I spent my 2017 academic year picking a fight with Joseph Campbell and his blithe assumption that The Hero can only ever be a dude. Well, as my focus shifts from Heroes to Tricksters, the same issues crop up. The most famous mythological Tricksters discussed in the field and in popular culture tend to come from the following list: Norse Loki, Greek Hermes, West African Anansi, Polynesian Maui, and various versions of the archetype that appear in Native American mythology in the form of the Coyote, Raven, and Hare characters. These are all Trickster gods rather than goddesses. Lewis Hyde—whose book Trickster Makes This World I’ve quoted a few times in this series—quite confidently declared that “All the standard tricksters are male”. And, in a broad sense, he’s correct. But does this need to be the case? There are plenty of folks—including one particular writer I’ll be looking at today—who say “c’mon, my guy” and disagree. Continue reading
What is this feeling, so sudden and new?
I felt the moment I laid eyes on you?
My pulse is rushing… my head is reeling…
My face is flushing–what is this feeling?
Fervent as a flame
Does it have a name?
Many would say, from both a point of view of literary interest and from one of “ooh, that’s fun”, that the only thing more exciting than hero-villain parallels is hero-villain sexual tension. It’s certainly all over the place, both beamed there by the minds of the audience and planted deliberately by writers and company. Now, as the mantra has become on my little corner of the internet, sometimes this is an interesting thing to play with and sometimes it leads us all into iffy territory. What could possibly be wrong about the idea that two characters who hate or oppose each other secretly (or not so secretly) wanting to make out? Continue reading
Sometimes adaptations of a work or cameos of previously established characters are less faithful than they could be for artistic reasons—adding scenes to expand the perspective of the story, altering the design of something for more practical or aesthetic purposes… changing the gender of a character? Yeah, okay. Why not? This is a hip, liberal age we’re living in. It’s been done all over the shop, from Sherlock Holmes to Hannibal to the Arthurian legends. It’s an interesting thing to do, but like many Interesting Things, it carries a lot of potential problems with its potential awesomeness.
As an example: Saber, undisputed queen (or rather king) of the Fate franchise, is King Arthur of the British legends. So, surprise! She was a girl all along! Arthur has been genderbent before, in reincarnations like Avalon High, but Fate’s case is that Arthur was a pseudonym for Arturia because a male ruler was more accepted, and so the fabricated truth is what went down in history and legend. It’s pretty awesome, nay, empowering, to suggest that one of the best known fictional figures in history was in fact a tiny girl.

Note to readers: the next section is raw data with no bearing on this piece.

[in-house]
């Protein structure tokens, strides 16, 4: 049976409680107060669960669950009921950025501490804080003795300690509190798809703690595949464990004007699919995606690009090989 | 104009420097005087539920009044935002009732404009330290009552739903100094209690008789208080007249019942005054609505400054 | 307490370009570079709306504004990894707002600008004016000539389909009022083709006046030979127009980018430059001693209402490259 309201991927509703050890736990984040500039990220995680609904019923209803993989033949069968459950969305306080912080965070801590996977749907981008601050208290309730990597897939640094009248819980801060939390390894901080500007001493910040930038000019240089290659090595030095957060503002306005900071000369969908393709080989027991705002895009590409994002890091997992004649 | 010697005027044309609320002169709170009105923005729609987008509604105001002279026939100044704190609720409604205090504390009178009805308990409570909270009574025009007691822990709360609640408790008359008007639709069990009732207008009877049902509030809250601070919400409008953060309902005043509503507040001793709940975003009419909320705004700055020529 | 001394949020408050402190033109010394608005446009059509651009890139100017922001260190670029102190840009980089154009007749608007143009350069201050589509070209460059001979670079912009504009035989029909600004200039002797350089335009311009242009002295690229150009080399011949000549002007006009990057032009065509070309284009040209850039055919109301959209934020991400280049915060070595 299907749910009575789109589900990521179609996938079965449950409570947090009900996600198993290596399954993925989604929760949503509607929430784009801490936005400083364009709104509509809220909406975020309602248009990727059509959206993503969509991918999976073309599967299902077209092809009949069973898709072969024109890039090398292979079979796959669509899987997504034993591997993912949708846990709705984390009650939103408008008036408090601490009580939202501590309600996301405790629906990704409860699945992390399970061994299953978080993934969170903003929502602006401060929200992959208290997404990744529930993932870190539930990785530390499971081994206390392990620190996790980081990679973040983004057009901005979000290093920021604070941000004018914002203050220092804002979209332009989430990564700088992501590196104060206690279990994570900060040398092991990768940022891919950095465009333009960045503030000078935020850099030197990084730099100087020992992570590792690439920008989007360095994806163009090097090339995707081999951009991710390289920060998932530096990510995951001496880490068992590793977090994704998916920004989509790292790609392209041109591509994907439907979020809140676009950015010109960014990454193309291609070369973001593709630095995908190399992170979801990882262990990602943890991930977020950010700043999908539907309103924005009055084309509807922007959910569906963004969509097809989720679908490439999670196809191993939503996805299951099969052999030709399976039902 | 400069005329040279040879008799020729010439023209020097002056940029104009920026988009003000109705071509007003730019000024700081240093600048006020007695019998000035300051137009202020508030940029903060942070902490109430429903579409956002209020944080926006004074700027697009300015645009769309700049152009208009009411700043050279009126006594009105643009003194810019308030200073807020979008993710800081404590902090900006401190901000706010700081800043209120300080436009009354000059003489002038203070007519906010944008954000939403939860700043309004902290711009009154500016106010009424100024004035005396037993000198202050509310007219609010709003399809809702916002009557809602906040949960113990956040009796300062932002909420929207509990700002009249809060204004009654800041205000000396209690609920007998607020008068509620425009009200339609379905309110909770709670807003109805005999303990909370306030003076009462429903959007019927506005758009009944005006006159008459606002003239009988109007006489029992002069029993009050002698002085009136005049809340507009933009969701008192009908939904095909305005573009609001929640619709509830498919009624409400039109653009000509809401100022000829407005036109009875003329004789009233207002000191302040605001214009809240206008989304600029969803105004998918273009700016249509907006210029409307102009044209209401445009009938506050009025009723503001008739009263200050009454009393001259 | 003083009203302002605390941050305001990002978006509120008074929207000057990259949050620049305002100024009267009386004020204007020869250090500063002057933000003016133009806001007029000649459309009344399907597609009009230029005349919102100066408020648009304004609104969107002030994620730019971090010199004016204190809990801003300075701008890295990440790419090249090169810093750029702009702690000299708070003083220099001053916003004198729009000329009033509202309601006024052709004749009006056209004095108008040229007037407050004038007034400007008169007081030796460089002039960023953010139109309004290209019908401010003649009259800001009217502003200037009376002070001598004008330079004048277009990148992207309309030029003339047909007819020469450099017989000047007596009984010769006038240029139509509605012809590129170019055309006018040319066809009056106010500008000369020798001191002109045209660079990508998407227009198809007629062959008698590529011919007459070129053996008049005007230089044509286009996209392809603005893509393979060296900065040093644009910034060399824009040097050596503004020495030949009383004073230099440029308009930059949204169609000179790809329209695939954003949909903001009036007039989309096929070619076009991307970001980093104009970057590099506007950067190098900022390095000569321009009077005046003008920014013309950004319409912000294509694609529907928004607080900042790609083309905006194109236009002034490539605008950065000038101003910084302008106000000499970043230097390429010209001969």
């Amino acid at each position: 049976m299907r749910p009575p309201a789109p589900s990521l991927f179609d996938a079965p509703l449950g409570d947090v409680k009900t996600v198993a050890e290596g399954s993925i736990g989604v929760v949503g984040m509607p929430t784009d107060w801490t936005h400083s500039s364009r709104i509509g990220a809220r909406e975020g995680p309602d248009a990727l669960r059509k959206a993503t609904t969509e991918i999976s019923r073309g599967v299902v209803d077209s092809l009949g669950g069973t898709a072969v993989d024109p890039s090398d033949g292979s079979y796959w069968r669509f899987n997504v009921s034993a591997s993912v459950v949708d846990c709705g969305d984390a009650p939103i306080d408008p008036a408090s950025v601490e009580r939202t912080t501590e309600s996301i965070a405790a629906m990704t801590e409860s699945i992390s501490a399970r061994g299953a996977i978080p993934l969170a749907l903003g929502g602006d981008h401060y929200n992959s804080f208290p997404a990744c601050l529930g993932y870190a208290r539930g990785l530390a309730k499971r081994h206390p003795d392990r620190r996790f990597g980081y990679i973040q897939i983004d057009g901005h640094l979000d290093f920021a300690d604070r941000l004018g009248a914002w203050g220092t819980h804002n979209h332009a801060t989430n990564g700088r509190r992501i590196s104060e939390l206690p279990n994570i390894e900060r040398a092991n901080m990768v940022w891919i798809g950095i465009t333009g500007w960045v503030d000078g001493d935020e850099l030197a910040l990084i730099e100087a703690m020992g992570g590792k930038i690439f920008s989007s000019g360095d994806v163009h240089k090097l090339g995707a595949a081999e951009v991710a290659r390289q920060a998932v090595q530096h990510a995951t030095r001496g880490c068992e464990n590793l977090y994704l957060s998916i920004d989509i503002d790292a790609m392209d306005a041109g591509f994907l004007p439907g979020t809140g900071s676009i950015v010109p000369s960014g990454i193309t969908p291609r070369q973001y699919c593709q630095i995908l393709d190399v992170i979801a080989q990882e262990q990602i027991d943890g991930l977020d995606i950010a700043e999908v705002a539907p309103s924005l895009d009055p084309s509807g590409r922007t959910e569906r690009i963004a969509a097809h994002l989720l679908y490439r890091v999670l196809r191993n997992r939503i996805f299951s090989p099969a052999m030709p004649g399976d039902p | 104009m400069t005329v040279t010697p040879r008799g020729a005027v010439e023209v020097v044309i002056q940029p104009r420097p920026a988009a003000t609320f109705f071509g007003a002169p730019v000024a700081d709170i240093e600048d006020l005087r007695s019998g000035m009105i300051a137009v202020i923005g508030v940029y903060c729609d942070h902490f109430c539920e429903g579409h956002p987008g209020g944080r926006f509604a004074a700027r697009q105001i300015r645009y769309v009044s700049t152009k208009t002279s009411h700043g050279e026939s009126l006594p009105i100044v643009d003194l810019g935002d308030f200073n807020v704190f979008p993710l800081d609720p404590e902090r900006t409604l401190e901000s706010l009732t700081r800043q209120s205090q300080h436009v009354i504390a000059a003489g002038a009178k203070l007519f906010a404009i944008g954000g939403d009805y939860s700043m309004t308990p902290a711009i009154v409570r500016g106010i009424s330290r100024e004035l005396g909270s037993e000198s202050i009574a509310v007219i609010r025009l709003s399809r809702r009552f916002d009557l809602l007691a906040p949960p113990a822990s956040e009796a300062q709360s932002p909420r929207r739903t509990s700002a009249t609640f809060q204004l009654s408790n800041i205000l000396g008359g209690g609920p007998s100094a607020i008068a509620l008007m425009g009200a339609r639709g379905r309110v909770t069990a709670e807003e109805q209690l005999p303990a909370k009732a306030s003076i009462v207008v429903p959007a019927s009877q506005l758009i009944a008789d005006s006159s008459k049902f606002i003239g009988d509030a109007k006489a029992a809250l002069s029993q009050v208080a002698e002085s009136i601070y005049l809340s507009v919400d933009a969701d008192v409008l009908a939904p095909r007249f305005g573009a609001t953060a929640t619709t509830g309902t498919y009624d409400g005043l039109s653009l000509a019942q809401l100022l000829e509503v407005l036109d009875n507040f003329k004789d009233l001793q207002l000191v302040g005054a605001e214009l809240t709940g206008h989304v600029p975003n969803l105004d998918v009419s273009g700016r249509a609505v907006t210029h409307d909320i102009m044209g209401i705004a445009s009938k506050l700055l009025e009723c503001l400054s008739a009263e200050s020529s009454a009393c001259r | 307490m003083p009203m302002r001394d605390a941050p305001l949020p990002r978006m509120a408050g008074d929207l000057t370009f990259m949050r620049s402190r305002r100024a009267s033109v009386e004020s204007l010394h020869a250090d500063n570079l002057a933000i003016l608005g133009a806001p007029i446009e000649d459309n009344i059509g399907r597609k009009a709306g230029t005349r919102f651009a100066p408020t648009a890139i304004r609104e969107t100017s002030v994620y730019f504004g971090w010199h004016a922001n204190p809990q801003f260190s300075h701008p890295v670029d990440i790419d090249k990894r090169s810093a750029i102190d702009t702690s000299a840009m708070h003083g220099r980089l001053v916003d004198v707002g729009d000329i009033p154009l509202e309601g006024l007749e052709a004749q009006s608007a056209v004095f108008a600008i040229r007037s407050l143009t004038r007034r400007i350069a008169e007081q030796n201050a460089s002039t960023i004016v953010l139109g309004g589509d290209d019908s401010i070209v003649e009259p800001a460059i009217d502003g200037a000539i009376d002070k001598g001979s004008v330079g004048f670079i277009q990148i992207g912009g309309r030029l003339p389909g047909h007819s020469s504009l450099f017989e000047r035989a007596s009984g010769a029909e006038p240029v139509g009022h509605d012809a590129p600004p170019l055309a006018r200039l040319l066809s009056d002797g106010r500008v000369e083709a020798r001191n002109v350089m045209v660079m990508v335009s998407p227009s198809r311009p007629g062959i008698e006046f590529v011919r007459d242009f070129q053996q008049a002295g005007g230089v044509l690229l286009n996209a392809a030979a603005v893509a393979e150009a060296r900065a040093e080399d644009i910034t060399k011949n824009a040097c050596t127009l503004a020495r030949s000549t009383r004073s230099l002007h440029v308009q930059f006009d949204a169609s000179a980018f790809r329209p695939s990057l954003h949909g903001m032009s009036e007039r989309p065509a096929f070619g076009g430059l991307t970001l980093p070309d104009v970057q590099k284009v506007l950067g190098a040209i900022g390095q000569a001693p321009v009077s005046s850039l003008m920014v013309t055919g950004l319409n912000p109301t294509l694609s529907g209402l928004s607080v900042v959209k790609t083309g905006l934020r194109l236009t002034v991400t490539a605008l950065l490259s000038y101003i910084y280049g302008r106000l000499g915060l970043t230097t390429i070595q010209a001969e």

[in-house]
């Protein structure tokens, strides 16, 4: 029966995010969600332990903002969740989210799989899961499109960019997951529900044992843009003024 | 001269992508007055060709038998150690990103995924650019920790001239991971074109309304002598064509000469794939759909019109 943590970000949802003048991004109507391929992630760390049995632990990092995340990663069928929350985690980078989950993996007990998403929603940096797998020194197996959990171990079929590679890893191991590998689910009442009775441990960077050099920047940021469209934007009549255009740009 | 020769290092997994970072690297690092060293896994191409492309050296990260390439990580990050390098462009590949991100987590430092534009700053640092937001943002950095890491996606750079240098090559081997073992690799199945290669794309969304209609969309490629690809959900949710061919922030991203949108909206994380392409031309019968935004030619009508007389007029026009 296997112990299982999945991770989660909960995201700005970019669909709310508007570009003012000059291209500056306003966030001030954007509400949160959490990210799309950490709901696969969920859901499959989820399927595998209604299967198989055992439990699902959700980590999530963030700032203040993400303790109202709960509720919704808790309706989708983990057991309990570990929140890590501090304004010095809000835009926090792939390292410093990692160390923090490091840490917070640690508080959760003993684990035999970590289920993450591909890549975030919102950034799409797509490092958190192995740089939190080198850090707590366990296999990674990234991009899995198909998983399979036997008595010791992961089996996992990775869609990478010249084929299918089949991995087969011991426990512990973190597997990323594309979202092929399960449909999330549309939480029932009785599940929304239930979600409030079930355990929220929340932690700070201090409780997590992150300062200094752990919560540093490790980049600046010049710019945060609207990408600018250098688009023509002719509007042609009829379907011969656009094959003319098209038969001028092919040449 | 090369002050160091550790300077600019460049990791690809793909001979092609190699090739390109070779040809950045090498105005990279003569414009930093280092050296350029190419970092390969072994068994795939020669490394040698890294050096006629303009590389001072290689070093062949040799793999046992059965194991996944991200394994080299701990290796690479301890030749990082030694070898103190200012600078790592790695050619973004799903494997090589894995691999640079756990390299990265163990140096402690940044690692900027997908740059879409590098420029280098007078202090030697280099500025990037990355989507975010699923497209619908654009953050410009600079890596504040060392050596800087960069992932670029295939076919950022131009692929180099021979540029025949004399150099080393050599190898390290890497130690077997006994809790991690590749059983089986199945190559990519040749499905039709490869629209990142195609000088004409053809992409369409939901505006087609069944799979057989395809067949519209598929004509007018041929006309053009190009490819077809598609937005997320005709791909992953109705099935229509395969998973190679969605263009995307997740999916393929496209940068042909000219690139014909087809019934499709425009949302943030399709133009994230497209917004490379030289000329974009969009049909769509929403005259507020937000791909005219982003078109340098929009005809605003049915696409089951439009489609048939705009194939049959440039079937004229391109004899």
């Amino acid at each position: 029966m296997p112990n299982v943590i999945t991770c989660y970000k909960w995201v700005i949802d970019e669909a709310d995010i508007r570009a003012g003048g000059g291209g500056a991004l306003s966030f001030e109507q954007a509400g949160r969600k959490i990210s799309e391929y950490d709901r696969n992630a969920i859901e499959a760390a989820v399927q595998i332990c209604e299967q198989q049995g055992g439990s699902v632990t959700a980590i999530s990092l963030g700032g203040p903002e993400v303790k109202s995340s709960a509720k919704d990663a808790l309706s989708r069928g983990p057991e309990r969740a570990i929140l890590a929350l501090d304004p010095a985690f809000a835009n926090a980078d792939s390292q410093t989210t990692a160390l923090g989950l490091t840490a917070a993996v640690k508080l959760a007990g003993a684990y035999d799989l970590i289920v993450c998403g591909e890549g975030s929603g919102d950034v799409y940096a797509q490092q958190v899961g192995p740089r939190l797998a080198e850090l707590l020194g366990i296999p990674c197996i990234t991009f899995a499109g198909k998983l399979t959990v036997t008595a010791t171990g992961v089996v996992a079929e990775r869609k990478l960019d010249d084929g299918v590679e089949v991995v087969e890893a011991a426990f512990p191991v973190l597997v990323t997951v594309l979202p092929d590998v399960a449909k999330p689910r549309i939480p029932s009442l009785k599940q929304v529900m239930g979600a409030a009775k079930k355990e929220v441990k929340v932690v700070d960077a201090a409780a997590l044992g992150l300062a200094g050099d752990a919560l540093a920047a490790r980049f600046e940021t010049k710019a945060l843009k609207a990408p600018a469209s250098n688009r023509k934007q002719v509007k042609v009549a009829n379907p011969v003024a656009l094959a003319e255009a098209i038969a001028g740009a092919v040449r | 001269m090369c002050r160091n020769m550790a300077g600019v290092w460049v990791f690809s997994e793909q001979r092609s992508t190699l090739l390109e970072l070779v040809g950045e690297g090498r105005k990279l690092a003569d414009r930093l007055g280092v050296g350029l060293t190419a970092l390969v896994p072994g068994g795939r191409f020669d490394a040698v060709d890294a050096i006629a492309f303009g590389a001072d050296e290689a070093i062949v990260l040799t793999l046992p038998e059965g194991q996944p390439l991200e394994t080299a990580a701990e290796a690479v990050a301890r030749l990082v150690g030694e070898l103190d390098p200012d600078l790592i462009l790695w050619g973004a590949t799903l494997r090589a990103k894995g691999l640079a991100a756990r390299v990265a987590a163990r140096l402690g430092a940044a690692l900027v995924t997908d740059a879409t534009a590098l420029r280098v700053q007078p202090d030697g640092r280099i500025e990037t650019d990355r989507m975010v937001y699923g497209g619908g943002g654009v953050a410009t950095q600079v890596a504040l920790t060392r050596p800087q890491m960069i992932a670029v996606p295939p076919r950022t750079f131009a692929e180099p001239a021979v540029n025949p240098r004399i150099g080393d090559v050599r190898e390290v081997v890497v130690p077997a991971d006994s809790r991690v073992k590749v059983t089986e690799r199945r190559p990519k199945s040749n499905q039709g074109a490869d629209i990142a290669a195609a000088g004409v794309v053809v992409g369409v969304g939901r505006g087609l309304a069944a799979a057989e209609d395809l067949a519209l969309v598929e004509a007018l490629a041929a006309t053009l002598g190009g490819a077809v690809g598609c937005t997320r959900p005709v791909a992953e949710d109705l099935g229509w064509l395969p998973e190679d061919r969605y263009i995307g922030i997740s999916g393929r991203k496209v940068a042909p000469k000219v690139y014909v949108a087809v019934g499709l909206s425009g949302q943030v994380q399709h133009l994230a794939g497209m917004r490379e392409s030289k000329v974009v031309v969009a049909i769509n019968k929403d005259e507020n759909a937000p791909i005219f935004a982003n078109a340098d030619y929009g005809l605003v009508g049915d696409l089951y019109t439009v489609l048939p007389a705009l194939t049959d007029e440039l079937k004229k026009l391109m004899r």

However, given the treatment of her character and the original context of the Fate/Stay Night game (it’s got sexy bits because otherwise nobody would buy it… nowadays, there exists a censor patch so you don’t have to sit through them, because well-studied, jaded and eye-bleached sources tell me they’re so bad they’re an experience) I have to wonder if female empowerment was exactly what they had in mind when they wrote Saber as the Saber we know.
There’s definitely an element of girl power there—the most iconic scene in the entire franchise, possibly, is when Saber is summoned in Stay Night, standing radiant and strong in the moonlight in an armoured dress while the protagonist looks up in awe from where he’s fallen on his ass. But they spend the rest of the story periodically taking that image of power apart, which is not a bad thing in itself as character exploration, but the way it’s done comes off reeking of awkward sexism. Generally, when you’re genderbending a character, your first move should not be to smack them upisde the head with the gender roles you’re supposedly playing with. Continue reading
Innnnn this corner we have the BBC’s latest phenomenon Sherlock, an adaptation/homage to the world’s most famous fictional consulting detective Sherlock Holmes, transplanted into modern day London. Innnnn the other corner we have CBS’ Elementary, which is… the same thing, but in modern day New York. The two face each other off grinding their heels into the ground. Now taking bets! This is a no-holds-barred smackdown match event! This opening would have been a lot punchier if I had a better grasp of fighting sport lingo.
If you follow this website in which I blog into the void, you will know that I very much enjoy Sherlock (as well as admitting its critical flaws). Naturally, as one of many who went about this, I was quick to side-eye CBS’ announcement of their Elementary project. Yes, I’ll admit it, I was brutally sceptical. Which, in my defence, was warranted given how many organ-failure-inducingly awful American remakes or knock-offs have been made of British television shows. It simply wasn’t enough for the American market to enjoy Sherlock, they had to go and make their own. It grated upon me. But not so much anymore, I am joyful and actually pretty surprised to admit.
Is one better than the other? Does it all come down to another little rivalry between the UK and the US? Let’s step back and look at this objectively. Having recently finished season one of Elementary and waiting (c’mon, Win network) for Sherlock season three, here is my personal notes of critique, comparison and congratulations (It’s even relatively spoiler free!) Continue reading